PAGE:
If You Haven’t Gotten Lost, You Don’t Know Where You Are

Rod Pickett
2 min readJun 3, 2024

We don’t really learn anything properly until there is a problem, until we are in pain, until something fails to go as we had hoped. We suffer, therefore we think.

Alain de Botton, How Proust Can Change Your Life

You don’t really know a city until you get lost in it.

I’ve found that to be true both in Europe and closer to home.

If I follow a list of directions (go to this street, turn right, go to that street, turn left) I know the city about as well as a computer program knows the brand of computer it is running on.

We are both just processing the next operation in the sequence.

If I get lost, I have to determine where I am and how to get where I want to go.

Along the way, I keep comparing the map to the unfamiliar location, and the area slowly becomes more and more familiar.

This struggle eventually gives me a mental map of the city.

Studying the map in advance can only get me so far.

The struggle creates neuroplasticity in my brain, which allows me to process the information more effectively.

Yet I’m inclined to avoid physical and mental struggle.

We are designed to thrive on just the right amount of suffering.

Too much, and we become overwhelmed.

Too little, and we become sluggish.

My experience is that just the right amount is much more than I would have guessed.

And the more difficulty I overcome, the more equipped I become to contend with future challenges.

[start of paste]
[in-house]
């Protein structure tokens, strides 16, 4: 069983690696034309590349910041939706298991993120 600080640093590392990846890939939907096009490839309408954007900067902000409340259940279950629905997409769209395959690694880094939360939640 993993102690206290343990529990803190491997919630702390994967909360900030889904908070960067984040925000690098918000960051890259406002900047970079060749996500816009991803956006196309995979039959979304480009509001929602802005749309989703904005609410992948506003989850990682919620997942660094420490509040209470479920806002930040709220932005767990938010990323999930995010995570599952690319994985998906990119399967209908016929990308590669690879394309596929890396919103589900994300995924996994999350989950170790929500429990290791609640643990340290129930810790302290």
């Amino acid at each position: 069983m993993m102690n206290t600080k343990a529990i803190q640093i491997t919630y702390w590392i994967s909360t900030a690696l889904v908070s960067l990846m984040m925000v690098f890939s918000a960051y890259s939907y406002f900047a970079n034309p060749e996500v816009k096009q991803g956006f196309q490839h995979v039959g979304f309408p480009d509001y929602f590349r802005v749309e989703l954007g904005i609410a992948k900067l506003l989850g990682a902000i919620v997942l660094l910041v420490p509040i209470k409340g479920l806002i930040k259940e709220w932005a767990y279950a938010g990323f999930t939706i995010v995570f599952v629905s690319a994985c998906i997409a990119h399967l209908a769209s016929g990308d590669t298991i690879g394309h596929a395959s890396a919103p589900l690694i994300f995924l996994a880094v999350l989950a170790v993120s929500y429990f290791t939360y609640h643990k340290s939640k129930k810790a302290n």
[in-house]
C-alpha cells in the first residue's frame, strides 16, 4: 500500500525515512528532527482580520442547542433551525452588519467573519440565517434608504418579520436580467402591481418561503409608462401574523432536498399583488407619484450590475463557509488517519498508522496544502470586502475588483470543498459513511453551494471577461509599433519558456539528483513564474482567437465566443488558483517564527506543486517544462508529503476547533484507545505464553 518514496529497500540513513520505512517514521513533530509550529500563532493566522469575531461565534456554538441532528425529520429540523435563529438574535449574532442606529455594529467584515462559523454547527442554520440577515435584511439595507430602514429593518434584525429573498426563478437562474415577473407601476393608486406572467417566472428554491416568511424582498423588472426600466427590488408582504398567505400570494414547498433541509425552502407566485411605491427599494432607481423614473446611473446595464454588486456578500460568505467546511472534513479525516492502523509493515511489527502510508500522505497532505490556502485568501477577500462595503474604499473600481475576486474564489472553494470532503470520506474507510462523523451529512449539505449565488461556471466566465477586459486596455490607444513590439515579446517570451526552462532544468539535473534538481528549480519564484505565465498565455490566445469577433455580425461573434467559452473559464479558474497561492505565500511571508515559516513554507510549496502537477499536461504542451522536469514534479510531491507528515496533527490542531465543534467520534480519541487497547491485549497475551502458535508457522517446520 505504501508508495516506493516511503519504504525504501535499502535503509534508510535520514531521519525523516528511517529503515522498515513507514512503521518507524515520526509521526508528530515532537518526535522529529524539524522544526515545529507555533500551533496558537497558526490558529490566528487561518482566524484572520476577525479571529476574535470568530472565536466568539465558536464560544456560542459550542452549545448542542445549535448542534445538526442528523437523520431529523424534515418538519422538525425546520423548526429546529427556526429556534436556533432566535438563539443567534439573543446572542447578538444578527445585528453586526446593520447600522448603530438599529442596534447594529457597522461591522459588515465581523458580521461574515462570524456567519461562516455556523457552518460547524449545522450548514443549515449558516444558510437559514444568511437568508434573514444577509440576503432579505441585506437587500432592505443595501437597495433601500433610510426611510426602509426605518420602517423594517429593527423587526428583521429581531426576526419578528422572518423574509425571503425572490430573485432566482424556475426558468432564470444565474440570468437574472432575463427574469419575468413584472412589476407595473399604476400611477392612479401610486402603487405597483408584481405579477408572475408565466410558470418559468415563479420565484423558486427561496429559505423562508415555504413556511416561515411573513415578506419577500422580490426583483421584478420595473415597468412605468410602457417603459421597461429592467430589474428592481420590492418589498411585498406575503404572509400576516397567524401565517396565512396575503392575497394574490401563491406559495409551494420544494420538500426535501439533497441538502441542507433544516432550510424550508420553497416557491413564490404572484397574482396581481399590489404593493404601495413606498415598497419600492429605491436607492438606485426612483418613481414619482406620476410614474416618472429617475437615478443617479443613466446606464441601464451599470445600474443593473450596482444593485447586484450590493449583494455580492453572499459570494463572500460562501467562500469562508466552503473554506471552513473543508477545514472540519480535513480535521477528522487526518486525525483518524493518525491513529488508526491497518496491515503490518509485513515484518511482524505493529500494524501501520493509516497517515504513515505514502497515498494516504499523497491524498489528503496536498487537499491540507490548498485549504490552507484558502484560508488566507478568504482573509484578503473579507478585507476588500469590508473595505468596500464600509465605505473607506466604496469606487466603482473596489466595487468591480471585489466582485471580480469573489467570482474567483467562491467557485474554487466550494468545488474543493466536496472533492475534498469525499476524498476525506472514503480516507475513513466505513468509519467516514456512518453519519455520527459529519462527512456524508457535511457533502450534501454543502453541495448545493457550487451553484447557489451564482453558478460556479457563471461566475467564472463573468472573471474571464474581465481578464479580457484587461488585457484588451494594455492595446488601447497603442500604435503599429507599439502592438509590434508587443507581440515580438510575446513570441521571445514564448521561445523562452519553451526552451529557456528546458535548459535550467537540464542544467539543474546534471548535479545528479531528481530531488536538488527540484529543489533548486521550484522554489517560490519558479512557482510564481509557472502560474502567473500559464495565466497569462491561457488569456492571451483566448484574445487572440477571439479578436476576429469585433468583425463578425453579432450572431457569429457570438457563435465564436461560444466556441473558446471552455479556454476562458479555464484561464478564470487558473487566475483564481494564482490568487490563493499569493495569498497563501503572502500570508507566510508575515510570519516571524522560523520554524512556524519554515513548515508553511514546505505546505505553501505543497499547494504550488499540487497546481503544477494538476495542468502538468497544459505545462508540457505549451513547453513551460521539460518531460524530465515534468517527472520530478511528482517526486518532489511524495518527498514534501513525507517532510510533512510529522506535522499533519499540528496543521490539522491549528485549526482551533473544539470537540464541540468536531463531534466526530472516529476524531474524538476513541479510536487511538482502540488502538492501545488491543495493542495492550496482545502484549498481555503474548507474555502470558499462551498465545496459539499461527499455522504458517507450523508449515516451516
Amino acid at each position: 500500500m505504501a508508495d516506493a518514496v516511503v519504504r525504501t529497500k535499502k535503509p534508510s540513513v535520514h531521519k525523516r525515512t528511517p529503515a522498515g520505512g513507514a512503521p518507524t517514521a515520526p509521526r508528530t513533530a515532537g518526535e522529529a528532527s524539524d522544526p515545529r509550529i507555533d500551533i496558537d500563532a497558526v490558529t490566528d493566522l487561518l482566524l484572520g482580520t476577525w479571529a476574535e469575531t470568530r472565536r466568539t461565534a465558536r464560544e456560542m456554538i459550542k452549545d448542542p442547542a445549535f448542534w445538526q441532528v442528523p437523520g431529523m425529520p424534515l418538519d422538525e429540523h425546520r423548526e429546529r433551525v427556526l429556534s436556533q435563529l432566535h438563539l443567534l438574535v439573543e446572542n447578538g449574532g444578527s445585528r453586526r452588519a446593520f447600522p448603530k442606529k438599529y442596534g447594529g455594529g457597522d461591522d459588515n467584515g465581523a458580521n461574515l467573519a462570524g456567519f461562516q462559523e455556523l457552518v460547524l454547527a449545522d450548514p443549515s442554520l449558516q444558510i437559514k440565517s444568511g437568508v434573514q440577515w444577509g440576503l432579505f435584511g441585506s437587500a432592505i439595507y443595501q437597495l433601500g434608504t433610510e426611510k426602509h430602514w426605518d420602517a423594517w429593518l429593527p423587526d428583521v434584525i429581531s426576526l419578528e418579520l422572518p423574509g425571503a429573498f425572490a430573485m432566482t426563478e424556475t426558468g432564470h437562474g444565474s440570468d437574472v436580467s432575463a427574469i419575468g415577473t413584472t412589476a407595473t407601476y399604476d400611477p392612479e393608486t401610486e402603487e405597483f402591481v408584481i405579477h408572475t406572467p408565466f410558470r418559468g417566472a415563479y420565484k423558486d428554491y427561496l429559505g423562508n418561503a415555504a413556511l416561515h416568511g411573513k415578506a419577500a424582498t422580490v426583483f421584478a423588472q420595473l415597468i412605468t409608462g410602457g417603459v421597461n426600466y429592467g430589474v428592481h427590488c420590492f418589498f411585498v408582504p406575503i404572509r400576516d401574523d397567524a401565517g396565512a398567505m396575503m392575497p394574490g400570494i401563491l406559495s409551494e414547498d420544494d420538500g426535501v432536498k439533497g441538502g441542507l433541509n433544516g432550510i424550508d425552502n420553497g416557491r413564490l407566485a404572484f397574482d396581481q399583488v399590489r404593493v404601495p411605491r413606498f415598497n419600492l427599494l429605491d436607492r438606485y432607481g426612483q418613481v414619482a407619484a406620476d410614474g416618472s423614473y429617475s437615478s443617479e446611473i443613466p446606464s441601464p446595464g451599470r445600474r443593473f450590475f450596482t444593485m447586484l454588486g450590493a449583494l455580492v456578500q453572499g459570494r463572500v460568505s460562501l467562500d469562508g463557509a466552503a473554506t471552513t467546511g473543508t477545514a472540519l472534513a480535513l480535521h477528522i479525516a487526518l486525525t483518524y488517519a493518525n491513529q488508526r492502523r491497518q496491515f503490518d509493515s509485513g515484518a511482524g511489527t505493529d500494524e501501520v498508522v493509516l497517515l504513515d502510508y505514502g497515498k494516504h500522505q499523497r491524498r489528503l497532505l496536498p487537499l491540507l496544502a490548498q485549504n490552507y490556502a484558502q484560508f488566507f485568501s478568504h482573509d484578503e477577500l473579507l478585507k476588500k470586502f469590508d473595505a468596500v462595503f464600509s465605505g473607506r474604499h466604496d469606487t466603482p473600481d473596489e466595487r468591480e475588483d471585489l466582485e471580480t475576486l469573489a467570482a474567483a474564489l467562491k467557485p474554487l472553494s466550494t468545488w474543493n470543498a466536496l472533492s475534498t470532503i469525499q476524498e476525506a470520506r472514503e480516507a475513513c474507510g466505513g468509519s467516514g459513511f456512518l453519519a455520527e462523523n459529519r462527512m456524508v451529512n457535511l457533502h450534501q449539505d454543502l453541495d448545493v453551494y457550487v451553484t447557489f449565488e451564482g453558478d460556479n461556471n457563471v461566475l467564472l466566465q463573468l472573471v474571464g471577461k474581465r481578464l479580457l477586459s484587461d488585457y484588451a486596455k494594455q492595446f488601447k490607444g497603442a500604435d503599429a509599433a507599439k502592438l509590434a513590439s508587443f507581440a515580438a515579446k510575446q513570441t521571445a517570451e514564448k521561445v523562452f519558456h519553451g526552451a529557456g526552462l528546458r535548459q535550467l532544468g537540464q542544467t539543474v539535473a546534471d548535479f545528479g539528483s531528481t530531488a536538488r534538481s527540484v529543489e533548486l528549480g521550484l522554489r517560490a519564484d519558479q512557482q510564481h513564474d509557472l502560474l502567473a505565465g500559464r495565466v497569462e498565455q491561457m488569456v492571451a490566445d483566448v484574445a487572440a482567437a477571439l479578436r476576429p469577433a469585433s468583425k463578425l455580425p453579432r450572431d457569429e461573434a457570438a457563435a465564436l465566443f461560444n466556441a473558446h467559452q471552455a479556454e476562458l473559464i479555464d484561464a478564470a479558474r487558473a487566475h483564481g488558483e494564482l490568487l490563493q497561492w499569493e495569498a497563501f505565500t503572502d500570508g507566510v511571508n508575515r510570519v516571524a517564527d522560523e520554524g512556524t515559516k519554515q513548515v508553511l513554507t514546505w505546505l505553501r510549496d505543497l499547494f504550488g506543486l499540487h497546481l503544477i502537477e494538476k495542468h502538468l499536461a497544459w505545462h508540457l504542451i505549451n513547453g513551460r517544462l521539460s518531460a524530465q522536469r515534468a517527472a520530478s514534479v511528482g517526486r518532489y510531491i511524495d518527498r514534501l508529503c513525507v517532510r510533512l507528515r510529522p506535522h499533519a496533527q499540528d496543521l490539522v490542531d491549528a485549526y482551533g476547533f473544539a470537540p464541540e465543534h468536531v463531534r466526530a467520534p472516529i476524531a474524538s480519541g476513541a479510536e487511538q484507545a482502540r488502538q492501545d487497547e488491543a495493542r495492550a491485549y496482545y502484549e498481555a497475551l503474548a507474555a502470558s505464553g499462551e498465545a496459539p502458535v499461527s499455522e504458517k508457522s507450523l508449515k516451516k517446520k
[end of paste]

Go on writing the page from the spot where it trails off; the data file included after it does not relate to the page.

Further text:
While struggle creates a friendly environment for learning and growth, panic and anxiety do the opposite.

With intentional practice, I can increase my confidence and my ability to overcome the challenges I cannot avoid.

It helps if I reframe these challenges as puzzles to be solved.

Sometimes, I feel overwhelmed, especially when the problems pile up.

The worst thing I can do is tell myself that I shouldn’t have to deal with so much.

My instinct is to look for someone else to blame.

For example: the non-native English speakers who wrote the vague instructions for assembling the obstinate furniture I just bought.

As guilty as those people may be, anger and blame don’t enhance my problem-solving skills.

If I want to use my new furniture, I need to accept the responsibility for solving this brain teaser.

Today, you will have the privilege of facing several puzzles of your own.

Use your considerable resources to successfully move on to the next level.

— Rod Pickett

Now available at Amazon: The Courageous Heart: Wisdom for Difficult Times in paperback and eBook, an Eric Hoffer Award Finalist, a must-read for anyone seeking inspiration and guidance. Get your copy today.



Rod Pickett

Rod Pickett is a writer, pastor, teacher, photographer, real estate broker, personal trainer, consultant, trained hypnotist, woodworker and life-long learner.